The Nuclear Hydrogen Initiative Says Nuclear Hydrogen Is a Critical Climate Solution

We have seen this movie before and we didn't like the ending.

Hinkley C reactor being built in UK
Hinkley Point C reactor being built in the U.K. in May 2022.

Finnbar Webster / Getty Images

More than 40 global participants announced the formation of the Nuclear Hydrogen Initiative, which is described as "a coalition working to advance nuclear hydrogen as a critical climate solution." A statement said: "The initiative will engage policymakers, businesses, investors, and other key stakeholders to raise awareness of the important role nuclear hydrogen can play in delivering carbon-free, secure and affordable energy."

"We envision our nuclear plants becoming versatile clean energy centers that not only generate 24/7 carbon-free electricity for the grid, but also bring together clean hydrogen, renewables and other new and emerging technologies to power every corner of our economy," said Colleen Wright, vice president of Corporate Strategy for Constellation, the largest American nuclear operator with 21 plants. "Climate experts agree we can't fully solve the climate crisis without abundant sources of hydrogen, and nuclear energy remains the most efficient and economical way to produce it on the scale we need."

It's déjà vu all over again. Back in the early days of Treehugger, everyone was talking about the hydrogen economy after Jeremy Rivkin's book of the same name. He wrote in 2003:

 "1,000 companies around the world are already racing to the hydrogen future — the speed up in R&D and market introduction is reminiscent of the early days of the personal computer revolution and the emergence of the world wide web. A recent study done by Price Waterhouse Coopers forecasted that in less than 18 years hydrogen technologies and related goods and services will exceed 1.7 trillion dollars in worldwide sales. We are truly on the cusp of a new economic era — with far-reaching consequences for society."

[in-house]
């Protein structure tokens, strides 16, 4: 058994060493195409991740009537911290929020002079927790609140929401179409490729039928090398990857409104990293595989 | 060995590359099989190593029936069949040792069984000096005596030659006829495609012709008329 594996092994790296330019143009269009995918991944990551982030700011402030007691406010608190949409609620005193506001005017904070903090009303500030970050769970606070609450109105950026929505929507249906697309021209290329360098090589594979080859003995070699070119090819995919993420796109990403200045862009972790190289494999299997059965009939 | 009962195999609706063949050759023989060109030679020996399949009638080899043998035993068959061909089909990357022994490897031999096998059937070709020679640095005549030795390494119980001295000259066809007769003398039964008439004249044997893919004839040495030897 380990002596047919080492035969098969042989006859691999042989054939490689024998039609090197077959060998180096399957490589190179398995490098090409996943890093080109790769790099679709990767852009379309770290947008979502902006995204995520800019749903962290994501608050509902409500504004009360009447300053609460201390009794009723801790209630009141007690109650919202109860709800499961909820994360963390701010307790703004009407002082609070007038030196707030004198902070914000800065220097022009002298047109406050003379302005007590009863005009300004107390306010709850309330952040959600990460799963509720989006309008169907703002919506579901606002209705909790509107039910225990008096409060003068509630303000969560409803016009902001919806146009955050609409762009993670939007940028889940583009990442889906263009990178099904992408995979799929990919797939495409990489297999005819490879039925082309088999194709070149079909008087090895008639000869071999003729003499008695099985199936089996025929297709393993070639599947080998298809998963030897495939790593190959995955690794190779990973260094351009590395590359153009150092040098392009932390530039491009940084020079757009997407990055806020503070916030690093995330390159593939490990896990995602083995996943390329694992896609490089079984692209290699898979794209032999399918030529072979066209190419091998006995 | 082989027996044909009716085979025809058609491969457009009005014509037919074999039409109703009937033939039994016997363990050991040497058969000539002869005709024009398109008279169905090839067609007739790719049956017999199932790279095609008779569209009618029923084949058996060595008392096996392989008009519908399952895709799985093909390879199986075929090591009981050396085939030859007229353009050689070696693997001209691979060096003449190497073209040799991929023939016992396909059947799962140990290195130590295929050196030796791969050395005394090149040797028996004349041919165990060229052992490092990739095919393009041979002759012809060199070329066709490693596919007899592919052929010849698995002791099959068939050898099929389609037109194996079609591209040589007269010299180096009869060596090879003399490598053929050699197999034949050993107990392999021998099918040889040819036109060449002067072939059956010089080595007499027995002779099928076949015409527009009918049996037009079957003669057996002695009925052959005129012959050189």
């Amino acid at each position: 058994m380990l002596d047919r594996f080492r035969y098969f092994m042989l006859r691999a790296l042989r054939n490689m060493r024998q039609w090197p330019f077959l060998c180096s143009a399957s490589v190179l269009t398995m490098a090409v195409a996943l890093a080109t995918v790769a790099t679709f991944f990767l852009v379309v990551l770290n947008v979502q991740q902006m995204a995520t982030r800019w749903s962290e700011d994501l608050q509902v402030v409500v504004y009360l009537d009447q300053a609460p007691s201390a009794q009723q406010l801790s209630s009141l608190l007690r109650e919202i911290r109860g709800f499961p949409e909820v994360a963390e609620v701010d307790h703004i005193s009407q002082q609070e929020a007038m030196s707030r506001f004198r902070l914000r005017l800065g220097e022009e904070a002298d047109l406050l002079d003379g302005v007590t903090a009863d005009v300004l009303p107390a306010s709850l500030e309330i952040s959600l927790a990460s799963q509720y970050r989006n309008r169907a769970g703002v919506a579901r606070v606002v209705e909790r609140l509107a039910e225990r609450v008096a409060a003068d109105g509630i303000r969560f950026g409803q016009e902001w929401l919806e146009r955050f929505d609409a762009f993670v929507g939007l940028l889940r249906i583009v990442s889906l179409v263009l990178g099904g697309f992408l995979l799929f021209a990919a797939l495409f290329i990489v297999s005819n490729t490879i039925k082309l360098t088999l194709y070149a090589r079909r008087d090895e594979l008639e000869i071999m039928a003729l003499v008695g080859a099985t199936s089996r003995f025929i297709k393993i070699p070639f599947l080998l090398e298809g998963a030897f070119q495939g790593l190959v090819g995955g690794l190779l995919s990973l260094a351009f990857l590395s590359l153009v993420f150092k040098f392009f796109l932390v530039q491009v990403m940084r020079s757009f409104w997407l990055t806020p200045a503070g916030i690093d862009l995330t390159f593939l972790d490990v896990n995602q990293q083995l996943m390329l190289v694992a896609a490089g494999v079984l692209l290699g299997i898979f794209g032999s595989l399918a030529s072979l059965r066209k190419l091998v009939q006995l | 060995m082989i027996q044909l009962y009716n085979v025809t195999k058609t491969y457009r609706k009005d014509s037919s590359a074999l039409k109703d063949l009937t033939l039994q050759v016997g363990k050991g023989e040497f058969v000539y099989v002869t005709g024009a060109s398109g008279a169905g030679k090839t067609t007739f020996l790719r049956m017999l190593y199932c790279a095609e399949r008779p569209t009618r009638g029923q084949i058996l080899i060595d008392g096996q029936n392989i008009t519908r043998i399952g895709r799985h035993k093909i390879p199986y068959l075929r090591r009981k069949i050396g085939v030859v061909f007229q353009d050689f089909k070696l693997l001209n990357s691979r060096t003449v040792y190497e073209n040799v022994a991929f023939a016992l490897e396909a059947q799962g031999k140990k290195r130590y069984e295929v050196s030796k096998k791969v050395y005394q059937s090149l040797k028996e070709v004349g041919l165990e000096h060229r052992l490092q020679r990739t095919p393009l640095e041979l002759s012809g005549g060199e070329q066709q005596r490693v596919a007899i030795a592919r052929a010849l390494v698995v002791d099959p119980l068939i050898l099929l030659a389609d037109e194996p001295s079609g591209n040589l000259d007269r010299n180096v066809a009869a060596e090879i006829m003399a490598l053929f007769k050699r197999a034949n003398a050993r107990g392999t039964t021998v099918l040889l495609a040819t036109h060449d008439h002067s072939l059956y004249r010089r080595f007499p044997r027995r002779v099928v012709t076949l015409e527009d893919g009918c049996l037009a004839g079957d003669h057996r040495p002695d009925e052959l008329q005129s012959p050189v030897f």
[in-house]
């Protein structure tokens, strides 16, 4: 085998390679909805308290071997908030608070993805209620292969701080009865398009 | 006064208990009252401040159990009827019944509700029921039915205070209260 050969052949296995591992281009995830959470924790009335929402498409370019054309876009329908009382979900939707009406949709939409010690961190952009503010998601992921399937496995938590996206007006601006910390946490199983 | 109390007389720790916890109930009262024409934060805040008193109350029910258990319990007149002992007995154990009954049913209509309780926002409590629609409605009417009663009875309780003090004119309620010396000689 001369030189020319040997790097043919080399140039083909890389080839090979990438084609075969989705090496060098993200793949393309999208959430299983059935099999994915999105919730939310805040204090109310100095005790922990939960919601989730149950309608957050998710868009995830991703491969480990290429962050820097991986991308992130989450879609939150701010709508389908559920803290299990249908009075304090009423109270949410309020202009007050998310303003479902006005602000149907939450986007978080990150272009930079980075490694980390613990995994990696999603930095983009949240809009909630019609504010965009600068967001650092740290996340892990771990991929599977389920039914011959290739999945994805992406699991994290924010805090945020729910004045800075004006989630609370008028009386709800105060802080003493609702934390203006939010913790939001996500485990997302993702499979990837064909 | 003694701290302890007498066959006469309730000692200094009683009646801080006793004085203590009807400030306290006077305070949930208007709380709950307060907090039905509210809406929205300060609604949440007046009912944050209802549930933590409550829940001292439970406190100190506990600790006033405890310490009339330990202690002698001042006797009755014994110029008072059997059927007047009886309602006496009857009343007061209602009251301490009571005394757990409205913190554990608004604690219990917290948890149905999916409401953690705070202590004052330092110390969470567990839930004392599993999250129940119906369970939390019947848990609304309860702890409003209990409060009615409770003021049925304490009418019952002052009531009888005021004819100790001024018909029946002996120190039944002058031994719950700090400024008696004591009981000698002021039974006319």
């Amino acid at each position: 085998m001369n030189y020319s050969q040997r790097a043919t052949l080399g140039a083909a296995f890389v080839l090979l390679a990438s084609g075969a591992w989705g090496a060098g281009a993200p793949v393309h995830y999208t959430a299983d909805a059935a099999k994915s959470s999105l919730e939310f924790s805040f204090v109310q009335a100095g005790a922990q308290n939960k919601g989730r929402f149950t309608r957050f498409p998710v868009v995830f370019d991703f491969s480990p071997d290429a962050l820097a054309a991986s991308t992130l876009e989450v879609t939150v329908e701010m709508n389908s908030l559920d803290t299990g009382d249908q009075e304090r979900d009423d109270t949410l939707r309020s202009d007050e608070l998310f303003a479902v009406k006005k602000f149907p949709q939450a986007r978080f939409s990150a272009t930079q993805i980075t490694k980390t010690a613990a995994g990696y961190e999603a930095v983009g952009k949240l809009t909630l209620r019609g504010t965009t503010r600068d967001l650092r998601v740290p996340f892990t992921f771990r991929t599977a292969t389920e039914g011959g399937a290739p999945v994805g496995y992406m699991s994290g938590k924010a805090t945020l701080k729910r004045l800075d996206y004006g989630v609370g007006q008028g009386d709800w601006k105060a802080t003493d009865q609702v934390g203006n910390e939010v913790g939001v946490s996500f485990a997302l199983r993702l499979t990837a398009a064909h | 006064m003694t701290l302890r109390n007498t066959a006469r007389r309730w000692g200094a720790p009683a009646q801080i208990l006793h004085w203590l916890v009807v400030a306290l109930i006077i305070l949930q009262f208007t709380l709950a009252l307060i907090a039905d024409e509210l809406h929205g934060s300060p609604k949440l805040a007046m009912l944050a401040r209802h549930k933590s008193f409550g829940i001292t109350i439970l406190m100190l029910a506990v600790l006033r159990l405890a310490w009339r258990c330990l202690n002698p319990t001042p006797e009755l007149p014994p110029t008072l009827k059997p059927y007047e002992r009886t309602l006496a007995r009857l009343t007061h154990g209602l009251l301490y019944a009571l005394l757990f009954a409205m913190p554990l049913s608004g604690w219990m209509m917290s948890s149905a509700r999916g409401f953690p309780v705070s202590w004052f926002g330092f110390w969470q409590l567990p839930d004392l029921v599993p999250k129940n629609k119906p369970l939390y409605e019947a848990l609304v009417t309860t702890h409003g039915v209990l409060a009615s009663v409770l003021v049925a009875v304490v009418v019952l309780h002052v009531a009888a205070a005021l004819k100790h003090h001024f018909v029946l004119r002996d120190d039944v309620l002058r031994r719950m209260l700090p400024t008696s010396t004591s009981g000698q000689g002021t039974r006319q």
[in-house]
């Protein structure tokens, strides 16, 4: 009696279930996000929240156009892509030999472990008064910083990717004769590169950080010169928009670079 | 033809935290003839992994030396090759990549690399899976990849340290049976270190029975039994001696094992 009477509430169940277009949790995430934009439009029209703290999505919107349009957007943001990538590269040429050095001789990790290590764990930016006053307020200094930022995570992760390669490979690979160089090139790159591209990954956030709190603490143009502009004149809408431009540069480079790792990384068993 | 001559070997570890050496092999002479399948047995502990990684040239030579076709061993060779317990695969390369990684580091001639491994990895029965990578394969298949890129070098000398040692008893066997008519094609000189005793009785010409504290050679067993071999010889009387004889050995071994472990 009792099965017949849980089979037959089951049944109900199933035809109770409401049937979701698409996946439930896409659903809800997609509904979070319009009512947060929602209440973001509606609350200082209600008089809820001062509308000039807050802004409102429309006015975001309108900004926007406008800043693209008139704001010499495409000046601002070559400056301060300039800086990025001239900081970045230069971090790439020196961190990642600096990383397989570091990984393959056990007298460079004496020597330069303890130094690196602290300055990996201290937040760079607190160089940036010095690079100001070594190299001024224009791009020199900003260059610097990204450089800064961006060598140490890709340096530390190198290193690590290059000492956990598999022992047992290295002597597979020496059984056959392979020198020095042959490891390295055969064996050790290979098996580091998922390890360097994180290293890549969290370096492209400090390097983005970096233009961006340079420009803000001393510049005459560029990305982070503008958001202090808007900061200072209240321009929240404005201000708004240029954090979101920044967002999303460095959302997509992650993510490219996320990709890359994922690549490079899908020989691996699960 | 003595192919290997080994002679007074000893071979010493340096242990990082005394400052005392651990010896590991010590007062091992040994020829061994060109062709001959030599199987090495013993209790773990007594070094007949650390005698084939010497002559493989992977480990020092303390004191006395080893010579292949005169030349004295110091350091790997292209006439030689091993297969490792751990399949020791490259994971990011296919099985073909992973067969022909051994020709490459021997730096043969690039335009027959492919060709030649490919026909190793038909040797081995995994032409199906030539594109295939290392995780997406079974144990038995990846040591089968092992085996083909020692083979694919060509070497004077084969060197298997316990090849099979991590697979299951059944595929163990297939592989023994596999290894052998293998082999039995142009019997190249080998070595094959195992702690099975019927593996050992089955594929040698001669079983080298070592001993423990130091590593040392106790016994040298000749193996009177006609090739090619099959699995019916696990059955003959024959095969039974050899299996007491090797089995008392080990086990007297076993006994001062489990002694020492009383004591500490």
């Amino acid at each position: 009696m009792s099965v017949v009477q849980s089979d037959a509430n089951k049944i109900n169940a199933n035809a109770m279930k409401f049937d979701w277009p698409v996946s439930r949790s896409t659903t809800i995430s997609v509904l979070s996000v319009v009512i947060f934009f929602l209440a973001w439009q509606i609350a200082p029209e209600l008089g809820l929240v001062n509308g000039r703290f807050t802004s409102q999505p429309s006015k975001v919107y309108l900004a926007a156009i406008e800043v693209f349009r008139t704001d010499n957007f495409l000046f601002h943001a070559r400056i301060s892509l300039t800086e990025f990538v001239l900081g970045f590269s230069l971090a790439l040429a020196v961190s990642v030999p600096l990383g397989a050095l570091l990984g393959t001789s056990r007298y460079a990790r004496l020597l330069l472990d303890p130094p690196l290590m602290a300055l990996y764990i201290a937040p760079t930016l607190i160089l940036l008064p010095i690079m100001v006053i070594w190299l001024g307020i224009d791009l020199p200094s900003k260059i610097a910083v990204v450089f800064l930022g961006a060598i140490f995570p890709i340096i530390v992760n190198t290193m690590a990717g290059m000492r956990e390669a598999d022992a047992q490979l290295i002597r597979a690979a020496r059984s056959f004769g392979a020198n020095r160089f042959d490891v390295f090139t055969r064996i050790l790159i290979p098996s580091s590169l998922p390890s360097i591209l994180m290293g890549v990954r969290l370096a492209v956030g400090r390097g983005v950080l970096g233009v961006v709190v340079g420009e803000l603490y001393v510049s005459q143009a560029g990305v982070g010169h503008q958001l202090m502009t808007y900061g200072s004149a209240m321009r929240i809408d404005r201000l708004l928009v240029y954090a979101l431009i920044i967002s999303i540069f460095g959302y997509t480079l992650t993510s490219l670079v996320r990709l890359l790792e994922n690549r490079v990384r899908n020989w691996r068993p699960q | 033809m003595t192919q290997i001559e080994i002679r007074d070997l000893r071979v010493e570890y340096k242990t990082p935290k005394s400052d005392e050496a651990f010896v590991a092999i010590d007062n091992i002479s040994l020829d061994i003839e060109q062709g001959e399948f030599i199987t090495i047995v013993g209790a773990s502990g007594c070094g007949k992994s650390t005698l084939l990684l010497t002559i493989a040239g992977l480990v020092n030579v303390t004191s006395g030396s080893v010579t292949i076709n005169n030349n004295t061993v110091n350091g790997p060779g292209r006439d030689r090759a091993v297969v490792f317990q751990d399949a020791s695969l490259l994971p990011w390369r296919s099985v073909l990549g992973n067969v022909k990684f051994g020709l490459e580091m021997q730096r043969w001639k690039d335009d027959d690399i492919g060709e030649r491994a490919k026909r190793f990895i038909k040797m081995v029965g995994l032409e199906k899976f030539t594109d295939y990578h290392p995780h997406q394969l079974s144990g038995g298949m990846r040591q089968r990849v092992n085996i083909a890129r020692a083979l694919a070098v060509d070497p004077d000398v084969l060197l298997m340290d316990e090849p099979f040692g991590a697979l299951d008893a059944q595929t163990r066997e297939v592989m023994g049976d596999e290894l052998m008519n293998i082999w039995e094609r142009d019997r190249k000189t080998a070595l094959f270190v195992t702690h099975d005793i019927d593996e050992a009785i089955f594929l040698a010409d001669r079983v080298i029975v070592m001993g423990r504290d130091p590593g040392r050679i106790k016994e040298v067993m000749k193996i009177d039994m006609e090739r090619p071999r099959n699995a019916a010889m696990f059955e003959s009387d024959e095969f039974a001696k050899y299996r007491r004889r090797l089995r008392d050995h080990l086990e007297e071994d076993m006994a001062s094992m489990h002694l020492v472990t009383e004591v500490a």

The nuclear industry loved the idea. It could supply the electricity to make the green hydrogen that would run the fuel cells that by 2006 would "power up your cell phone and laptop computer for 40 days with one cartridge." Cars, buses, and trucks would all run on hydrogen fuel cells within a few years. It seemed like the whole hydrogen hype was a shill for the nuclear industry. 

Then the Fukushima nuclear disaster hit in 2011 and the nuclear industry got very quiet. Battery technology improved so much—so fast that fuel cells fell by the wayside for cars and nobody is carrying hydrogen-powered cellphones.

But thanks to the good work by the fossil fuel industry, the hydrogen economy is having another moment and the nuclear industry doesn't want to miss this boat. With the memories of Fukushima fading, it appears the nuclear industry is ready to have another go, with the announcement of the NHI and publishing its report, "Nuclear Hydrogen For a Carbon-Free Energy System."

Uses for hydrogen

Nuclear Hydrogen Initiative